This article provides insights into how various costs in the Texas public education system are shifting from state-level funding obligations to local school district funding obligations. A review of student transportation funding and expenditure patterns in this article illustrates how this dynamic is affecting many school districts. Most everyone would agree that student transportation is an essential service delivery area that benefits students’ average daily attendance. However, financial management challenges are forcing some school districts to consider a parent-paid fee type of arrangement for transportation services, as authorized by Senate Bill 1 enacted by the 82nd Legislature in 2011.
State aid funding weights, adjustments and measures have not been updated in about two decades for the most part for special population instructional settings (instructional settings other than the regular education setting) and for certain public education-related services. The current funding rates for school districts’ transportation funding rates were established in 1984 (the same year that formula weights were established that remain in effect for certain Foundation School Program special programs, including special education).
Add to this shifting funding dynamic the ongoing significant variances in per student funding in school districts with similar demographics and student enrollment levels. These uncontrollable factors have served to significantly increase the complexity of many management decisions, as chief financial officers are challenged to budget sufficient resources for the composition of public education-related programs, services, and activities.
A few state-level student transportation school district statistics for school year 2010-2011 and fiscal year 2011:
| 24.7 Thousand
|| Staff – drivers, mechanics, and other
| 34.0 Thousand
|| Number of buses
| 1.6 Million
|| Average daily ridership
| $322.8 Million
|| State aid transportation allotment
| 356.0 Million
|| Total miles driven
| $1.2 Billion
|| Total costs in General Fund
Source: TASBOeFACTS+, Student Transportation Data and PEIMS Data reported to Texas Education Agency and TEA State Finance Data
Increasing Local Funding Obligation
Let's begin with a review of state-level trends for annual state aid transportation allotments compared to total expenditures reported under Function Code 34, Student Transportation, for the General Fund. As shown in the chart increases in total student transportation costs clearly outpaced marginal increases in the annual transportation allotment authorized in the General Appropriations Bills enacted by the Legislative Sessions during the past decade. The increasing gap between total costs and the transportation allotment illustrates the shifting revenue burden to fund daily student transportation services in local school districts.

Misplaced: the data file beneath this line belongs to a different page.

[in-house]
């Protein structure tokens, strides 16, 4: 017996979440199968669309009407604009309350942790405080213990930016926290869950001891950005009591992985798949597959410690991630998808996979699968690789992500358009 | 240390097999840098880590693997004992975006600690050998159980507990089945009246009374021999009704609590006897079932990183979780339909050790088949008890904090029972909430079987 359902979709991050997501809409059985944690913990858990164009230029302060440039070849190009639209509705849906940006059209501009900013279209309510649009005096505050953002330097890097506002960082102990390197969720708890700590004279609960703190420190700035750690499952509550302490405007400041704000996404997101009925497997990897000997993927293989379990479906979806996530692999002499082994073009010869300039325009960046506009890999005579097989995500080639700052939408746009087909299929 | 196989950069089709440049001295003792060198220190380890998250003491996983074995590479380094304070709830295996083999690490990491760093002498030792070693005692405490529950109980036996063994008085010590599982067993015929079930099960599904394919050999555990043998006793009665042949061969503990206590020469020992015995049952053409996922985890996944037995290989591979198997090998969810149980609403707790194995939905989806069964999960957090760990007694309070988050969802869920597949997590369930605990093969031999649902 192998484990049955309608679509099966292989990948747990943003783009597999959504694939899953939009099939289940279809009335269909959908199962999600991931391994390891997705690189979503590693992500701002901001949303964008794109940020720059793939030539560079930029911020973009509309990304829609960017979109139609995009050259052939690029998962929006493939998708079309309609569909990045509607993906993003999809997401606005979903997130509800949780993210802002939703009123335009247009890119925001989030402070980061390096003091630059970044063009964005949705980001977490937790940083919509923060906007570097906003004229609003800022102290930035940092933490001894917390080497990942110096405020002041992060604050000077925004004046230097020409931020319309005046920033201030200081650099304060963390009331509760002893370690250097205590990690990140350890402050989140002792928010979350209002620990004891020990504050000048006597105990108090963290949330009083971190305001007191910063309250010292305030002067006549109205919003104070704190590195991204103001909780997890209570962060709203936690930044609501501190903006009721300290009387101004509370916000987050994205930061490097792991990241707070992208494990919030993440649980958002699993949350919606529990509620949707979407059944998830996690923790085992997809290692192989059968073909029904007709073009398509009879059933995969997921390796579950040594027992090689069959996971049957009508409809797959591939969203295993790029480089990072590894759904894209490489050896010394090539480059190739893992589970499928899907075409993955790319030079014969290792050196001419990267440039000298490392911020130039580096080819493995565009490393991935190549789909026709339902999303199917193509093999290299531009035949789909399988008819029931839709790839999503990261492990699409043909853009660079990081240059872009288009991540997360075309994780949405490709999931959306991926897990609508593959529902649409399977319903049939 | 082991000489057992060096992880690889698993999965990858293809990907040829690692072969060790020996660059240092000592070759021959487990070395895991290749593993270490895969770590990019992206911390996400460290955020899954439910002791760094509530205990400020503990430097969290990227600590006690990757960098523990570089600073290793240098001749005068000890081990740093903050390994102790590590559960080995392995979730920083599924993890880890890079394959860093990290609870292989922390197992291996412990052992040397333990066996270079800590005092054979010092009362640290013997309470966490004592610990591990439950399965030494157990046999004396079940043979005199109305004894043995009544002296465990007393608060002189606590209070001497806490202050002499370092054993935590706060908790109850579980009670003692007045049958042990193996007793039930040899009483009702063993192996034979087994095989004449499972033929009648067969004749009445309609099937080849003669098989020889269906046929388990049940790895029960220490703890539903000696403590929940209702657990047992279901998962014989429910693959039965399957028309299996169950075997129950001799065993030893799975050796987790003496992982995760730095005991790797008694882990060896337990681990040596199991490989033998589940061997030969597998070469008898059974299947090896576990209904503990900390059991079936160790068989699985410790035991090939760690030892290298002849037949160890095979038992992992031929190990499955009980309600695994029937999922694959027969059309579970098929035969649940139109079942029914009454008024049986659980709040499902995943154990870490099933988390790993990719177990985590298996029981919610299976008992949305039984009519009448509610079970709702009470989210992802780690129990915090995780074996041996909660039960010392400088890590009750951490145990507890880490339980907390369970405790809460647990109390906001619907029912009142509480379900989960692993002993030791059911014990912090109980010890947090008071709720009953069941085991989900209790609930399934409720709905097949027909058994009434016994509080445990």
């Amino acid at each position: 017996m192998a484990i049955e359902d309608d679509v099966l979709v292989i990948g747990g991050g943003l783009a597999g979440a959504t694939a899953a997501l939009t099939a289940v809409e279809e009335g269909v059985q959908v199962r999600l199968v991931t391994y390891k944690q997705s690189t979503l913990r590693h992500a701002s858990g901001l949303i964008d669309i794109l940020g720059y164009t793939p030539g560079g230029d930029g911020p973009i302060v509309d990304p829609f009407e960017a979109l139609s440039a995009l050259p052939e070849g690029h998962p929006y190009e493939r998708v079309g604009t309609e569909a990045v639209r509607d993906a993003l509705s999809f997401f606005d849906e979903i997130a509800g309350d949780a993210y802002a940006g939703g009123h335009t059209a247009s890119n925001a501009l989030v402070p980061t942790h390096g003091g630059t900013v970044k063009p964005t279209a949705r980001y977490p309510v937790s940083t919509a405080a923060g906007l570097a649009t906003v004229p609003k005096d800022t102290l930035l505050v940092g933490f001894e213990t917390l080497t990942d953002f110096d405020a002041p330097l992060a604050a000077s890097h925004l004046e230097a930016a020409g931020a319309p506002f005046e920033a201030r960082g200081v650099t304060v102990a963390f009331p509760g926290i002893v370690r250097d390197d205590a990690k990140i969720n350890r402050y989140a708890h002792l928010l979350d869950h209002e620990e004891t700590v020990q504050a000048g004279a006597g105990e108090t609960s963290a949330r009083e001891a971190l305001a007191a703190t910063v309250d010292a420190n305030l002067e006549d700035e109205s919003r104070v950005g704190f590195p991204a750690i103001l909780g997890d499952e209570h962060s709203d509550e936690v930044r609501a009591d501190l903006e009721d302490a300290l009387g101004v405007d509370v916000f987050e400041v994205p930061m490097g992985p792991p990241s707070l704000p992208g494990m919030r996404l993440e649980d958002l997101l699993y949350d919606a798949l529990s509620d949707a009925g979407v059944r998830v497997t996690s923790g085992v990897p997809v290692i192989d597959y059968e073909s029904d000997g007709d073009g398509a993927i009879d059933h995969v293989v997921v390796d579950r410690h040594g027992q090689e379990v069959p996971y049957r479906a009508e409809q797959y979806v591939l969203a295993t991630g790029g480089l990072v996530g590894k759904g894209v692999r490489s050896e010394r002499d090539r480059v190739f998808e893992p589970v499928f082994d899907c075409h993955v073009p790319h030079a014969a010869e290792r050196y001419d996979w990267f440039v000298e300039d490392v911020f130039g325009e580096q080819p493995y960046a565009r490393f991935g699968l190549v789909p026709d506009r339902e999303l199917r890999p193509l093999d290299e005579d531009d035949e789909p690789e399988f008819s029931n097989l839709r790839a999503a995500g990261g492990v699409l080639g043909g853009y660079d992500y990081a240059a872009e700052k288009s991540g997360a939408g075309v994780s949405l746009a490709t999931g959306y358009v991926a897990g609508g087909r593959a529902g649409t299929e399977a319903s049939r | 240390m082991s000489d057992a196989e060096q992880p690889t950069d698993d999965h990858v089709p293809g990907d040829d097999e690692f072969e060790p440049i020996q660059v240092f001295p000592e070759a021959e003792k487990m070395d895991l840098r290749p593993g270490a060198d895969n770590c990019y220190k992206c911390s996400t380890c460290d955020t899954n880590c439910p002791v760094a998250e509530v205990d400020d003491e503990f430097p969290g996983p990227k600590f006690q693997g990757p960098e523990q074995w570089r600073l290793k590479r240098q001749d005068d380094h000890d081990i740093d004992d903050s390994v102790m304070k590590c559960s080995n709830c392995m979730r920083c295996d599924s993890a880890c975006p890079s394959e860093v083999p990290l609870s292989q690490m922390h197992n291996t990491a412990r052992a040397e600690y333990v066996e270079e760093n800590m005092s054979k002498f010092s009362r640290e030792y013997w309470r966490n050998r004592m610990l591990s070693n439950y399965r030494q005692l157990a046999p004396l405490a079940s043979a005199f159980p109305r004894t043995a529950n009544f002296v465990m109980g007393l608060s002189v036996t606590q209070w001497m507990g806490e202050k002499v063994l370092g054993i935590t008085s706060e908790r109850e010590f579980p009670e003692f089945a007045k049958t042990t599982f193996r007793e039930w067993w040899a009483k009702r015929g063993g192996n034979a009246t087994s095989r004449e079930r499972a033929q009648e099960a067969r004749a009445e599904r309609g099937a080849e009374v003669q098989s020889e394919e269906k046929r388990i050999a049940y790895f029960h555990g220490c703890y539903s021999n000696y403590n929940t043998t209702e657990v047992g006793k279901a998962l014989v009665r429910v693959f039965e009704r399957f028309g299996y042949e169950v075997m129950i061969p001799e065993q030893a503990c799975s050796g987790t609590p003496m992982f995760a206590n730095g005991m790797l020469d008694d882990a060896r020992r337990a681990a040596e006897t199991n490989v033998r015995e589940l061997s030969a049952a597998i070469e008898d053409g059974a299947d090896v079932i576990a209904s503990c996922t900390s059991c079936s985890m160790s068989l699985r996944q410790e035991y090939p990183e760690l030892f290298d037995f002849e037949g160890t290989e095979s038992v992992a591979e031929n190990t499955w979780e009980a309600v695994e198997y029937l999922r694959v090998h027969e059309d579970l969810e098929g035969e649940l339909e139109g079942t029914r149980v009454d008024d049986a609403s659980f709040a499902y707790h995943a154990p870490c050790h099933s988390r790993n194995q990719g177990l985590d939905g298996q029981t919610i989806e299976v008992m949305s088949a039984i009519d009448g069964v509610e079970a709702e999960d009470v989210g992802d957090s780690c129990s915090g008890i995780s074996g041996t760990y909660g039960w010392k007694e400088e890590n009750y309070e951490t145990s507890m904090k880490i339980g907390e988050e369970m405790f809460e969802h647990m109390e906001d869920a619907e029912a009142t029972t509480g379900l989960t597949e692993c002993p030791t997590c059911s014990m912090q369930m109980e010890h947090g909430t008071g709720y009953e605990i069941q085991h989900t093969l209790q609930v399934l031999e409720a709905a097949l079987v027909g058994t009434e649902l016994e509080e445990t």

Source: TASBOeFACTS+, Student Transportation Data reported to Texas Education Agency and TEA State Finance Data
Let's give a context to the Texas student transportation system by reviewing the total mileage driven reported by local school districts to the Texas Education Agency. The map helps illustrate the uneven pattern of total miles driven during the school year by school districts across Texas. The relative sparse population density in rural Texas is one contributing factor to the varying levels of effort required to provide transportation services to enrolled students.
Source: TASBOeFACTS+, Student Transportation Data reported to Texas Education Agency
We will now give an additional context to the Texas student transportation system by comparing student demographics to participation levels in student transportation services. Anecdotally we know that scale of the student transportation operations in some school districts increased significantly in recent years as a result in significant changes in the student population demographics. The scatter graph (a few of the large enrollment school districts extending beyond the scale of the map are excluded in addition to school districts reporting zero miles) below clearly shows how family income levels are correlated to student transportation participation levels.
Source: TASBOeFACTS+, Student Transportation Data reported to Texas Education Agency and TEA PEIMS Data
Unfunded Transportation Costs
Next let's review the varying levels of unfunded transportation costs by Texas school districts for fiscal year 2011 (twelve-month period ended June 30, 2011 or August 31, 2011, depending upon the school districts’ fiscal year end). As explained in the map below, unfunded transportation costs varying significantly in adjacent rural school districts. Like the pattern for miles driven, the rural geography and dispersion of relatively small numbers of enrolled students is one factor contributing to the variances observed for various school districts.
Source: TASBOeFACTS+, PEIMS Data from Texas Education Agency and TEA State Finance Data
School district chief financial officers are increasingly challenged to shift and rebalance financial, staff, and contracted services to sustain the public education enterprise. The shifting cost burdens in this and other public education areas are a contributing factor to increases in local property tax rates and levies. As the percentage of students from low income families continues to increase year-over-year, the quality of the composition of programs, services and activities must also improve to increase student engagement and attendance levels. Student transportation costs trends relative to student transportation funding illustrate how overall revenue increases are required by many school districts. Public school financial management is inherently complex and even more so as various uncontrollable factors increasingly constrain scarce financial and staff resources.
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